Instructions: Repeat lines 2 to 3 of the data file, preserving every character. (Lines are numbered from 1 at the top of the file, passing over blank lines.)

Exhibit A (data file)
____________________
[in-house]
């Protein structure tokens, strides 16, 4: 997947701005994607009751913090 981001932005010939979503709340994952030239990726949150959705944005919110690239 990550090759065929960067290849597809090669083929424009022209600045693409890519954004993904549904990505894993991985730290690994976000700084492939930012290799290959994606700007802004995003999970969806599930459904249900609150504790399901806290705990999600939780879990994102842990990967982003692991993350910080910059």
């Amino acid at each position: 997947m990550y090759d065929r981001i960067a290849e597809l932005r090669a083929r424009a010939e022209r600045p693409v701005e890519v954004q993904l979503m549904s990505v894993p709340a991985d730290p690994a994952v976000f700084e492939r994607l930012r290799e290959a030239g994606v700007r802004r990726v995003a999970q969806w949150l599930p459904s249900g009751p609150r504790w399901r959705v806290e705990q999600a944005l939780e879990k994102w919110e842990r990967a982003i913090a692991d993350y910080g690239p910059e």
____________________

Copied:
């Protein structure tokens, strides 16, 4: 997947701005994607009751913090 981001932005010939979503709340994952030239990726949150959705944005919110690239 990550090759065929960067290849597809090669083929424009022209600045693409890519954004993904549904990505894993991985730290690994976000700084492939930012290799290959994606700007802004995003999970969806599930459904249900609150504790399901806290705990999600939780879990994102842990990967982003692991993350910080910059």
């Amino acid at each position: 997947m990550y090759d065929r981001i960067a290849e597809l932005r090669a083929r424009a010939e022209r600045p693409v701005e890519v954004q993904l979503m549904s990505v894993p709340a991985d730290p690994a994952v976000f700084e492939r994607l930012r290799e290959a030239g994606v700007r802004r990726v995003a999970q969806w949150l599930p459904s249900g009751p609150r504790w399901r959705v806290e705990q999600a944005l939780e879990k994102w919110e842990r990967a982003i913090a692991d993350y910080g690239p910059e």